In contrast, Robeco’s Cornelissen is sceptical about the possibility of wage rises getting out of control. “The pricing power of labour is low”, he says. “[Fed chair Janet] Yellen is probably right that we shouldn’t overestimate the strength of the labour market.”
There is also the possibility that the unwinding of QE programmes in the US and the UK could unsettle the markets. Signs of this risk were already apparent in June 2013 when Ben Bernanke offered a tentative timetable for the introduction of tapering – that is, a reduction in the rate of asset purchases. In retrospect this pronouncement was widely regarded as a mistake.
“There is definitely a risk of unwinding QE going wrong”, says Lombard Odier’s Peterkin. “We’ve had this extraordinary stimulus and now we’re going to withdraw it. And that’s got to have some kind of effect on yields.”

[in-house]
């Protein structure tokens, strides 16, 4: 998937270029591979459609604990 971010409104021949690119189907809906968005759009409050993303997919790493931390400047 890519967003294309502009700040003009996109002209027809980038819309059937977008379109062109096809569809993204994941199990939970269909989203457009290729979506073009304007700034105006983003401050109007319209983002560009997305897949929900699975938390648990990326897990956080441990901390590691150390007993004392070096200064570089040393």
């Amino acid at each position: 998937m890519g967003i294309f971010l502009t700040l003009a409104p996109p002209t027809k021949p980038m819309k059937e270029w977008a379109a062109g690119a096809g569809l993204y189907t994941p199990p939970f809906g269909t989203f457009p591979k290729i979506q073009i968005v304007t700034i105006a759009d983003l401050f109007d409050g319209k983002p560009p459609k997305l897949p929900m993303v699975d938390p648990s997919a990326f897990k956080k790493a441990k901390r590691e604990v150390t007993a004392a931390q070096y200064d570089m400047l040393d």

Against this background it is hard to see many clear patterns for investors. The one area where there appears to be a broad consensus is that investors should be selective. Although there are opportunities for investors they do not exist across the board.
Government bonds are still seen as having a role for investors despite relatively low yields in historical terms. They are still seen as diversifier and a hedge against risk.
Volatility is also seen as a risk although the ability of the authorities to handle it is open to question. Robeco’s Cornelissen doubts there will be a bond market sell-off of the type the market suffered in 1994. “That was a totally different climate because the ideology of the Fed was to surprise the financial markets,” he says. Nowadays central banks generally try to be transparent.
Most of the experts questioned did not express any strong convictions on investing in different parts of the yield curve. For Lombard Odier’s Peterkin: “From a curve perspective longer dated bonds will outperform shorter dated bonds on a relative value basis.”